A paper published in 2021 in the Journal of LGBTQ Issues in Counseling, co-authored by Dr. Leah Keating (PhD ’17), psychologist and former postdoctoral Fellow at York University, Dr. Robert T. Muller, psychologist and professor in the Faculty of Health, and York PhD student Cassy Wyers (MA ’21), has been awarded the 2021 Quantitative Article of the Year award.
The paper, “LGBTQ+ People’s Experiences of Barriers and Welcoming Factors when Accessing and Attending Intervention for Psychological Trauma,” was named by the Society for Sexual, Affectional, Intersex, and Gender Expansive Identities (SAIGE) as an outstanding paper for “its impactful research contribution to the counseling profession, and specifically to the area of LGBTGEQQIP+ issues.” The award will be presented at a special reception during the American Counseling Association (ACA) Conference in Atlanta, GA, on Friday, April 8. SAIGE is a division of the ACA.
The paper investigates LGBTQ+ people’s experiences accessing mental health services and documents the multiple barriers they encounter when seeking intervention for psychological trauma. The paper came out of a larger study by Keating, Muller and Wyers that was conducted through the Trauma & Attachment Lab led by Muller. That larger study examined LGBTQ+ people’s experiences of trauma mental health. The Trauma & Attachment Lab focuses on better understanding trauma-informed psychotherapy among individuals at risk.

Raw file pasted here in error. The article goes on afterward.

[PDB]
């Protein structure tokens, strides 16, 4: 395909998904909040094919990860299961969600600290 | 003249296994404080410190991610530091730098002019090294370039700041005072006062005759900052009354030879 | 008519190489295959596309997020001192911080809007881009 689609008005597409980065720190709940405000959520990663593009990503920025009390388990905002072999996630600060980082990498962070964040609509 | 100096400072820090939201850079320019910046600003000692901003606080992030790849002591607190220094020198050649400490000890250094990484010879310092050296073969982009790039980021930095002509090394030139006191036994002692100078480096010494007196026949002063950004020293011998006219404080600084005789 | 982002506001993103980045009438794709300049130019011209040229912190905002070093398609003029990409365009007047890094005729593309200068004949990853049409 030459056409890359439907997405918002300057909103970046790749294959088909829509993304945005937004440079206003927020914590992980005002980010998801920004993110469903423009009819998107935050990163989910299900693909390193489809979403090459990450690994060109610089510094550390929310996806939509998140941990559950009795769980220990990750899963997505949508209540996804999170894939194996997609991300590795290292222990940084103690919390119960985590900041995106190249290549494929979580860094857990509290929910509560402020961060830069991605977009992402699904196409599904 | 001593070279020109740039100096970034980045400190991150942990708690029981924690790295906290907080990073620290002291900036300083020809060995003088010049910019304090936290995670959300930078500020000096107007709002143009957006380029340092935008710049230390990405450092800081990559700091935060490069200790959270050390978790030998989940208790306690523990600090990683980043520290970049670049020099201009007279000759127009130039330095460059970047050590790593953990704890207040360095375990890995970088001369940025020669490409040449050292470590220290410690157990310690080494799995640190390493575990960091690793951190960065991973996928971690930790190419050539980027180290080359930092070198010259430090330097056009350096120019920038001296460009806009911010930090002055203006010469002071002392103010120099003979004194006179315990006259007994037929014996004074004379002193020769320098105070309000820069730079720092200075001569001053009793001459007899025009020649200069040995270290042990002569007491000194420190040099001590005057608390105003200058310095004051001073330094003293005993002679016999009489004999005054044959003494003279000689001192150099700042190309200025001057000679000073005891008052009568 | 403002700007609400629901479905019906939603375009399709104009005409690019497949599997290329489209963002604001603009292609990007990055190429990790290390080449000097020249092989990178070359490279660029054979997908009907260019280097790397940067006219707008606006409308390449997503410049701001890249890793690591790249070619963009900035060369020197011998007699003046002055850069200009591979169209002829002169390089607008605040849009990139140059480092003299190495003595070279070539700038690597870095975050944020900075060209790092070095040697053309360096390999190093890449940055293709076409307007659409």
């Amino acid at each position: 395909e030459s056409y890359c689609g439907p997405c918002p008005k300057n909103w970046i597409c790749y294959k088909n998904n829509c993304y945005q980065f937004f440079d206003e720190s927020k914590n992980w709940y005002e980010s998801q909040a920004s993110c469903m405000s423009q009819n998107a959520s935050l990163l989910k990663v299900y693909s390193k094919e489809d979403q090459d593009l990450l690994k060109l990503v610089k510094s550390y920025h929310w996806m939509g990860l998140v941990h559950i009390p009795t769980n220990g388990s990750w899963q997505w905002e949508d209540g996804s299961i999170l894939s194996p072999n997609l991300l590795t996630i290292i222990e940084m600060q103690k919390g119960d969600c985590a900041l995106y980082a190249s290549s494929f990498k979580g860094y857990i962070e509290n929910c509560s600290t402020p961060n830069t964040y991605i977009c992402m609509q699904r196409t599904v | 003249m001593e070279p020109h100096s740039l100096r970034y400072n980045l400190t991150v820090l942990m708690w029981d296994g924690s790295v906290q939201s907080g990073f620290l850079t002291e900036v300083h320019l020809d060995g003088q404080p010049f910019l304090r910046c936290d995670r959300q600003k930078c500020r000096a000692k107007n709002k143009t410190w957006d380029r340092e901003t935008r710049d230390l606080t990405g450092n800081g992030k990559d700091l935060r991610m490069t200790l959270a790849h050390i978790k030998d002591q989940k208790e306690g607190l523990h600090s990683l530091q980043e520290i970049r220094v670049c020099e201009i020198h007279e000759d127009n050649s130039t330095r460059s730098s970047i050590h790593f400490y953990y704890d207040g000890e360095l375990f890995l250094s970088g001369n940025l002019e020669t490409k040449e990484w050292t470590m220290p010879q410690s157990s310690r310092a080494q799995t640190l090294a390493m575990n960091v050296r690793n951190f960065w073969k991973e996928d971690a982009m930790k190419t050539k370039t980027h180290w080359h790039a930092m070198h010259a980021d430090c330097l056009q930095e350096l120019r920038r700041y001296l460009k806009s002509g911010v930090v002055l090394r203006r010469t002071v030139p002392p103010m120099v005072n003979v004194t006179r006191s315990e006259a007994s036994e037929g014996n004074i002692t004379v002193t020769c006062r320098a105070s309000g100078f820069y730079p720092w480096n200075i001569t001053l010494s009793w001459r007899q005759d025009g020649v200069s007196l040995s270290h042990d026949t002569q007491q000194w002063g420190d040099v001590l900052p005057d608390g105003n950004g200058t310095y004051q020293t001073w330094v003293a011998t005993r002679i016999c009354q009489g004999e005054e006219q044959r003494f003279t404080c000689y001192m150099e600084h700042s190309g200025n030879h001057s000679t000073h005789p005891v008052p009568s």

Trauma is pervasive in the LGBTQ+ community and lesbian, gay, bisexual, transgender and queer/questioning individuals are at a greater risk of psychological trauma during childhood and in later years. They also have a significantly higher probability of experiencing sexual assault as an adult. Individuals accessing mental health services for trauma are often met with multiple barriers, many of which are insidious. The paper is important because it focuses on the question of what exactly helps queer-identified individuals to feel more comfortable and willing to access much-needed trauma therapy, as well as documenting what are the barriers to accessing such help.